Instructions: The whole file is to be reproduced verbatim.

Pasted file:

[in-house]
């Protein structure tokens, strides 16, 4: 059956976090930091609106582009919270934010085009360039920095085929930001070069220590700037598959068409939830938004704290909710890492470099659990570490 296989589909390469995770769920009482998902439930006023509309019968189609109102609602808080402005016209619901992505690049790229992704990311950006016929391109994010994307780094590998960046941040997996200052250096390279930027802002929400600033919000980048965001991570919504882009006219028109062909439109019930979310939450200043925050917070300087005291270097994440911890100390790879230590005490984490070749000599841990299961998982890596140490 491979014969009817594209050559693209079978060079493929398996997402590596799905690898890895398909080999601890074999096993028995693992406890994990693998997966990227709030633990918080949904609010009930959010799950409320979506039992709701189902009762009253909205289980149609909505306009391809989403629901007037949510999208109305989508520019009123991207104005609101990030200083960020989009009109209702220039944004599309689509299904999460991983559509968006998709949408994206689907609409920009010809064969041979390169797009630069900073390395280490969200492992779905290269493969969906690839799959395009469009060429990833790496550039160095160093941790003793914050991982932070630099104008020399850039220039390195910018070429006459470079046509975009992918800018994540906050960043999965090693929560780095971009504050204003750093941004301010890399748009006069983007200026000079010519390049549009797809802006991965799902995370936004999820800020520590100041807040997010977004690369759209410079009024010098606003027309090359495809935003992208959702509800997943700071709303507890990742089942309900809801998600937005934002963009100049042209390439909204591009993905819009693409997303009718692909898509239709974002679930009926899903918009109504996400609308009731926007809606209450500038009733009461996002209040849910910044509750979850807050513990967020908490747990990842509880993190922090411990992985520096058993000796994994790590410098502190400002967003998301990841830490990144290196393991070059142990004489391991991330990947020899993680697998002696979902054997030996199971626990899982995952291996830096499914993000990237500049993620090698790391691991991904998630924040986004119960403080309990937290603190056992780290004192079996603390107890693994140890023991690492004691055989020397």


[in-house]
């Protein structure tokens, strides 16, 4: 059956976090930091609106582009919270934010085009360039920095085929930001070069220590700037598959068409939830938004704290909710890492470099659990570490 296989589909390469995770769920009482998902439930006023509309019968189609109102609602808080402005016209619901992505690049790229992704990311950006016929391109994010994307780094590998960046941040997996200052250096390279930027802002929400600033919000980048965001991570919504882009006219028109062909439109019930979310939450200043925050917070300087005291270097994440911890100390790879230590005490984490070749000599841990299961998982890596140490 491979014969009817594209050559693209079978060079493929398996997402590596799905690898890895398909080999601890074999096993028995693992406890994990693998997966990227709030633990918080949904609010009930959010799950409320979506039992709701189902009762009253909205289980149609909505306009391809989403629901007037949510999208109305989508520019009123991207104005609101990030200083960020989009009109209702220039944004599309689509299904999460991983559509968006998709949408994206689907609409920009010809064969041979390169797009630069900073390395280490969200492992779905290269493969969906690839799959395009469009060429990833790496550039160095160093941790003793914050991982932070630099104008020399850039220039390195910018070429006459470079046509975009992918800018994540906050960043999965090693929560780095971009504050204003750093941004301010890399748009006069983007200026000079010519390049549009797809802006991965799902995370936004999820800020520590100041807040997010977004690369759209410079009024010098606003027309090359495809935003992208959702509800997943700071709303507890990742089942309900809801998600937005934002963009100049042209390439909204591009993905819009693409997303009718692909898509239709974002679930009926899903918009109504996400609308009731926007809606209450500038009733009461996002209040849910910044509750979850807050513990967020908490747990990842509880993190922090411990992985520096058993000796994994790590410098502190400002967003998301990841830490990144290196393991070059142990004489391991991330990947020899993680697998002696979902054997030996199971626990899982995952291996830096499914993000990237500049993620090698790391691991991904998630924040986004119960403080309990937290603190056992780290004192079996603390107890693994140890023991690492004691055989020397």